7 Ways to Maximize Hattie’s Effect Size on Feedback

Few would argue the importance of feedback to increase student achievement even without having read the research from John Hattie. With an effect size of .73, Feedback is almost double that of the hinge point .4, making it an effective instructional strategy that is applicable across disciplines and grades. What is clear when distilling information regarding the what & how of effective feedback is that the components are similar in the research and theory but the variability lies in the inhibiting factors and culture of feedback in the classroom.

Top Teaching Strategy according to the research done by John Hattie

So how do we as educators recognize and remedy the variability of feedback to maximize the effect size Hattie found in his meta-analysis involving more than 150 million students to move from Feedback to Punctuating Feedback! as Nuthall and Alton-Lee named it?

Feedback as defined by Hattie and Timperley, “Feedback relating to actions or information provided by an agent (teacher, peer, book, parent, internet, experience) that provides information regarding aspects of one’s performance or understanding.”

Educators and theorists have an often similar definition, relating to students asking and answering: Where am? Where to next? How do I get there?

Punctuating Feedback includes the time given for students to process feedback, an understanding of how to interpret the feedback, and classroom culture to support applying skills gained through the feedback. The greatest impact of feedback occurs when it is supported by effective teaching and learning strategies.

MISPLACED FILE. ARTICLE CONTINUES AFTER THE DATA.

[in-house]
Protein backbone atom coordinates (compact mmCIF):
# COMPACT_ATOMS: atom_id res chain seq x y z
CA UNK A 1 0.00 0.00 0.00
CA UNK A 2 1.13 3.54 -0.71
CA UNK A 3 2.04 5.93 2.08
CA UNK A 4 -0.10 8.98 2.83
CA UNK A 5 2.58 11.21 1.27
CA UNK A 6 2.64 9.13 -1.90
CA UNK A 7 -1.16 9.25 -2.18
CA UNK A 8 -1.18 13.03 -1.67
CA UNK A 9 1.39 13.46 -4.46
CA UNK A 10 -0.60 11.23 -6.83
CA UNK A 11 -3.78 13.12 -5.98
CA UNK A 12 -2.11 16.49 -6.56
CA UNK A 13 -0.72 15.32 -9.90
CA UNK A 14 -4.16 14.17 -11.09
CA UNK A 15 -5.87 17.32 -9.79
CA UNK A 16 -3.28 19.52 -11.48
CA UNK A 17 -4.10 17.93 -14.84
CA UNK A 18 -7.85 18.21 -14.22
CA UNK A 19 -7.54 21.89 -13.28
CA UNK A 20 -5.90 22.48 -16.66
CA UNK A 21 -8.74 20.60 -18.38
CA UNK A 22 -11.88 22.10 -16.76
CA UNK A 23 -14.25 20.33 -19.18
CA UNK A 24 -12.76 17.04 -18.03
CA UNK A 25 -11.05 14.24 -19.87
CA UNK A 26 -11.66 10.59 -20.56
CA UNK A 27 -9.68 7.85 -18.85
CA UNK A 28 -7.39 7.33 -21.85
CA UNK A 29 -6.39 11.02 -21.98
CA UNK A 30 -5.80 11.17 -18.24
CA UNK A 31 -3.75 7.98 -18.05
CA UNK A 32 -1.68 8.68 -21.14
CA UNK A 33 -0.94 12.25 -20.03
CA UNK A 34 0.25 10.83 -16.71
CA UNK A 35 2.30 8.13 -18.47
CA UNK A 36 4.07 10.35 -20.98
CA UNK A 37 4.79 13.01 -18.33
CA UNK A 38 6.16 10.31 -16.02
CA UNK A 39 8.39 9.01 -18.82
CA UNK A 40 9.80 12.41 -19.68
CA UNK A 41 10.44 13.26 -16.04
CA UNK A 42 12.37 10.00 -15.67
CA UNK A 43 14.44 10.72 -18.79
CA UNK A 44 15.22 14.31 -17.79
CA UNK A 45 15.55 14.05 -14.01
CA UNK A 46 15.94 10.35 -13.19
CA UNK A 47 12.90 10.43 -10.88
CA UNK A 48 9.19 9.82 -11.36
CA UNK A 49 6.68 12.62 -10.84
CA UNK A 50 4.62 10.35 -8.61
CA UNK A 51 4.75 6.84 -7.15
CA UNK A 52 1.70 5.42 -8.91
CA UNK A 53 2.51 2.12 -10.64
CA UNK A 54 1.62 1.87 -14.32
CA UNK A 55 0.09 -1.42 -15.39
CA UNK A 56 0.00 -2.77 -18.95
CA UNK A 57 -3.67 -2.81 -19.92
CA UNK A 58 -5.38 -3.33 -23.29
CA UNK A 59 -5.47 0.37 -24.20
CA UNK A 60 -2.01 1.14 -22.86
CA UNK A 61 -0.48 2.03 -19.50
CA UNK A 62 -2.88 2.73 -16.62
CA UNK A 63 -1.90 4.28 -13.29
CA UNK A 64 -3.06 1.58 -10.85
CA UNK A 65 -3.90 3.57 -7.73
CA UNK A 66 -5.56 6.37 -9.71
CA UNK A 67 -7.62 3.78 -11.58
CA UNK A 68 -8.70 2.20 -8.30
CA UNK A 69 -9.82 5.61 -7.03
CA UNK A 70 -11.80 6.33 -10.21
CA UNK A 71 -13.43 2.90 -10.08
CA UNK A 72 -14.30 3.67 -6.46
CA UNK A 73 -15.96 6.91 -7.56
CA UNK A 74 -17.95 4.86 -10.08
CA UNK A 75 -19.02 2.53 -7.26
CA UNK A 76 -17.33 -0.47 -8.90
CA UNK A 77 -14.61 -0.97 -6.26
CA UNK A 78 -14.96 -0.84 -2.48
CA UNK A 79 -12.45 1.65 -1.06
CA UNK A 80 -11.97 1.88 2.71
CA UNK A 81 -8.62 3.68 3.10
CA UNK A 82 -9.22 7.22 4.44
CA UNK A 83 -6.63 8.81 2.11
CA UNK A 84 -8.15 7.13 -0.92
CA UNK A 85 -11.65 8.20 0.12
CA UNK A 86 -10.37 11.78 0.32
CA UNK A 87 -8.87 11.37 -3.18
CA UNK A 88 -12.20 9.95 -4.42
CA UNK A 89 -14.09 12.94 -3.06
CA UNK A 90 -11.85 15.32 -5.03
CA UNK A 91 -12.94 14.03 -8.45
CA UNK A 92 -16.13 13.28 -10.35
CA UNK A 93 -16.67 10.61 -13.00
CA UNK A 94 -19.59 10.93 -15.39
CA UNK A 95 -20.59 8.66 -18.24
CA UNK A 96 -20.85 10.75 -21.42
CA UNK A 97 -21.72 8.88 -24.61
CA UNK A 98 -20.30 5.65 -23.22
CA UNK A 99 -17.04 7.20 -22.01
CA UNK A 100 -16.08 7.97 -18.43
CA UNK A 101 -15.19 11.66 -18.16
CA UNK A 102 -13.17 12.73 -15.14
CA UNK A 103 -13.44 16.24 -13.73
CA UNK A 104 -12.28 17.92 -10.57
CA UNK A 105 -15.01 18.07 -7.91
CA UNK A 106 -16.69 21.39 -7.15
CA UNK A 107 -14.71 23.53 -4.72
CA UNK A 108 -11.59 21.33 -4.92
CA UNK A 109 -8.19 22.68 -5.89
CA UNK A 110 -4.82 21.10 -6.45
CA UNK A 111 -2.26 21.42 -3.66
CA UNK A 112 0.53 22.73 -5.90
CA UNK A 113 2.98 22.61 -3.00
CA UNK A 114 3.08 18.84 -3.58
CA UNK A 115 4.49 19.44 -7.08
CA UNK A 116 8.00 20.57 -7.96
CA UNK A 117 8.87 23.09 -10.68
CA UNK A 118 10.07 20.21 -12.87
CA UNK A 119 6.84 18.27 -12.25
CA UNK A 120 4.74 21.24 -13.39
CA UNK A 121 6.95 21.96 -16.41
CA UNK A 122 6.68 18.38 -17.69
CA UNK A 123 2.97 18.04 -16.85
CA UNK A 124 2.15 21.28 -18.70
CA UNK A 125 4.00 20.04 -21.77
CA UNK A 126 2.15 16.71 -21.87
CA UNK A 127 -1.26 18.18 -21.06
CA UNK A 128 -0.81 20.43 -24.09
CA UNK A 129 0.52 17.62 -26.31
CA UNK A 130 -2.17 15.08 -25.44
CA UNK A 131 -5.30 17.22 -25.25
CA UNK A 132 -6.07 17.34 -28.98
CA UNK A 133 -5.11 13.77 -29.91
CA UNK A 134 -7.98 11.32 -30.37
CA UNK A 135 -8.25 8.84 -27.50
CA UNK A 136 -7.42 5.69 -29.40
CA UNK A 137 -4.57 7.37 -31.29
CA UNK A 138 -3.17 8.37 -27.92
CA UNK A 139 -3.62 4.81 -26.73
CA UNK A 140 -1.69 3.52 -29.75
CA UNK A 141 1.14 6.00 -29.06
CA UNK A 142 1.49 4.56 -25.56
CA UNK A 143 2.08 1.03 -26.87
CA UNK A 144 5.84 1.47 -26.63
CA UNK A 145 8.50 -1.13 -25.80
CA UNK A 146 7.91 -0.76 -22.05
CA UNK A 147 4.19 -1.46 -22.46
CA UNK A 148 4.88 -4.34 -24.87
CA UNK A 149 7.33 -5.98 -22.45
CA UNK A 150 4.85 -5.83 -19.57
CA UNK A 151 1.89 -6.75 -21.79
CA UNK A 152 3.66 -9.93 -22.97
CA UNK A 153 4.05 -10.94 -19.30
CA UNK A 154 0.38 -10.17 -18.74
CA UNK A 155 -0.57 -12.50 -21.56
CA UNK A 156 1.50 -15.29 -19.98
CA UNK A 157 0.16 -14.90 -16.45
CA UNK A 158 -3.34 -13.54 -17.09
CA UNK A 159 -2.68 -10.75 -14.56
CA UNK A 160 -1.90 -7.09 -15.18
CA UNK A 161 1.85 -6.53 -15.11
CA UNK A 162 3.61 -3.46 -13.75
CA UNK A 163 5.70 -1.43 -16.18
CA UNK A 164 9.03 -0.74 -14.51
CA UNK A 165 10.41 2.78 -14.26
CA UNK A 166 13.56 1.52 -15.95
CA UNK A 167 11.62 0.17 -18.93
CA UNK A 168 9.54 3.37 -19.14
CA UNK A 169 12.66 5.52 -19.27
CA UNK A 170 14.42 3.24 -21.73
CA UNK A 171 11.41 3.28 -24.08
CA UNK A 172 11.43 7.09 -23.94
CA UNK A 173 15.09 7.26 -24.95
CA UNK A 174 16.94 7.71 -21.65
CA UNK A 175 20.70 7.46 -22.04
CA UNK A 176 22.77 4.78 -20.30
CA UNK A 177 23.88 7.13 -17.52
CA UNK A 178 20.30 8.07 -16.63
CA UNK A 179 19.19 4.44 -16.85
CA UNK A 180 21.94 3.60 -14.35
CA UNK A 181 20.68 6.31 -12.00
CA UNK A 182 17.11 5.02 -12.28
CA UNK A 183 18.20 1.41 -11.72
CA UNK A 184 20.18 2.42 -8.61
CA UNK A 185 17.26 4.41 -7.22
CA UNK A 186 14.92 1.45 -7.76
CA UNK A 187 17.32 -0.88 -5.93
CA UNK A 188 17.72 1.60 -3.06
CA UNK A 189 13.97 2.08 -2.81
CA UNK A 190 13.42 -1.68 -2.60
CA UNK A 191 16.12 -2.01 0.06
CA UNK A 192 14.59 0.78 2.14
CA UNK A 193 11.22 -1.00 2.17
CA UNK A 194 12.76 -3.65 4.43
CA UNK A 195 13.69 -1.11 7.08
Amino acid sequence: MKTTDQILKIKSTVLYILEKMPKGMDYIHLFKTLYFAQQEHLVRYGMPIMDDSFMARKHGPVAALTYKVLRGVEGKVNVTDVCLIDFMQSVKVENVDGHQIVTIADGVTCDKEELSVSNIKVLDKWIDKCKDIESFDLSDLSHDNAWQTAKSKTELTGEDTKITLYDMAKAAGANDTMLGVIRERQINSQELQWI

Maximizing a Culture of Feedback

  1. Feedback sits within a formative assessment framework. It includes “where to next” and “how to improve”. Adjusting teaching depends upon this information.
  2. Internal motivation to promote curiosity and willingness to learn and deepen the current understanding. Active involvement by students in their own learning and recognizing growth from where they began to where they are now; not a comparison against other students.
  3. Embedded challenge mindsets, mindframes, metacognition, and deliberate practice, spaced not massed are effective.
  4. Normalizing and celebrating of error is the key to new learning and promotes a culture of actionable feedback.
  5. Equity in learning is maximized through mixed ability grouping.
  6. Feedback needs to be task-related rather than ego-related. Comments vs. grades equal greater gains in student achievement.
  7. All of this is “underpinned in the belief that all students can improve.” (Hattie)

When Effective Feedback is coupled with a Culture to maximize it, variables are lessened and ALL students improve.

Source: John Hattie and Shirley Clarke. Visible Learning Feedback. 2018.